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Gastroenterology. 2011 Jan;140(1):91-100. doi: 10.1053/j.gastro.2010.07.053. Epub 2010 Aug 7.

Quantitative meta-analysis identifies brain regions activated during rectal distension in irritable bowel syndrome.

Author information

1
Center for Neurobiology of Stress, Department of Medicine, David Geffen School of Medicine, University of California Los Angeles, Los Angeles, California 90095, USA.

Abstract

BACKGROUND AND AIMS:

The responsiveness of the central nervous system is altered in patients with irritable bowel syndrome (IBS). However, because of variations in experimental paradigms, analytic techniques, and reporting practices, little consensus exists on brain responses to visceral stimulation. We aimed to identify brain regions consistently activated by supraliminal rectal stimulation in IBS patients and healthy subjects (controls) by performing a quantitative meta-analysis of published studies.

METHODS:

Significant foci from within-group statistical parametric maps were extracted from published neuroimaging studies that employed rectal distension. Voxel-based activation likelihood estimation was applied, pooling the results and comparing them across groups.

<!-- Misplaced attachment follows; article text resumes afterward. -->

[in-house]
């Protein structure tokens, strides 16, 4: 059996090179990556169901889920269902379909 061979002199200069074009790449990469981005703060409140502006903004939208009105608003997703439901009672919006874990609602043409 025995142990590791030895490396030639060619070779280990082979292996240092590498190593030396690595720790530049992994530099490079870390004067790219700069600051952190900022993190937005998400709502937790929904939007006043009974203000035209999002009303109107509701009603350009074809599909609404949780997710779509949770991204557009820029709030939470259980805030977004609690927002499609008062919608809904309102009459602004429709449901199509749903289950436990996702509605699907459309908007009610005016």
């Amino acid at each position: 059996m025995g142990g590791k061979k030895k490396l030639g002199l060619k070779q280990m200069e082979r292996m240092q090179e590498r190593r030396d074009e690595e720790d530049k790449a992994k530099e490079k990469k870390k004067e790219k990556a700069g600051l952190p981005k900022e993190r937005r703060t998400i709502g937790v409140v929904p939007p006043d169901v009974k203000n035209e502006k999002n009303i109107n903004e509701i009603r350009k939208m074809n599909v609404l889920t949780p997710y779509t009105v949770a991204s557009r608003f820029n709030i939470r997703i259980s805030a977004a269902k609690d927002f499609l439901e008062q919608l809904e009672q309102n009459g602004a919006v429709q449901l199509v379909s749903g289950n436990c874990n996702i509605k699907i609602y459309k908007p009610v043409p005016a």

RESULTS:

Across studies, there was consistent activation in regions associated with visceral afferent processing (ie, thalamus, insula, anterior midcingulate) among IBS patients and controls, but considerable differences in the extent and specific location of foci. IBS patients differed from controls in that there were more consistent activations in regions associated with emotional arousal (pregenual anterior cingulate cortex, amygdala) and activation of a midbrain cluster, a region playing a role in endogenous pain modulation. Controls showed more consistent activation of the medial and lateral prefrontal cortex.

CONCLUSIONS:

Patients with IBS have greater engagement of regions associated with emotional arousal and endogenous pain modulation, but similar activation of regions involved in processing of visceral afferent information. Controls have greater engagement of cognitive modulatory regions. These results support a role for central nervous system dysregulation in IBS. These findings provide specific targets for guiding development of future neuroimaging protocols to more clearly define altered brain-gut interactions in IBS.

PMID:
20696168
PMCID:
PMC3253553
DOI:
10.1053/j.gastro.2010.07.053
[Indexed for MEDLINE]
Free PMC Article

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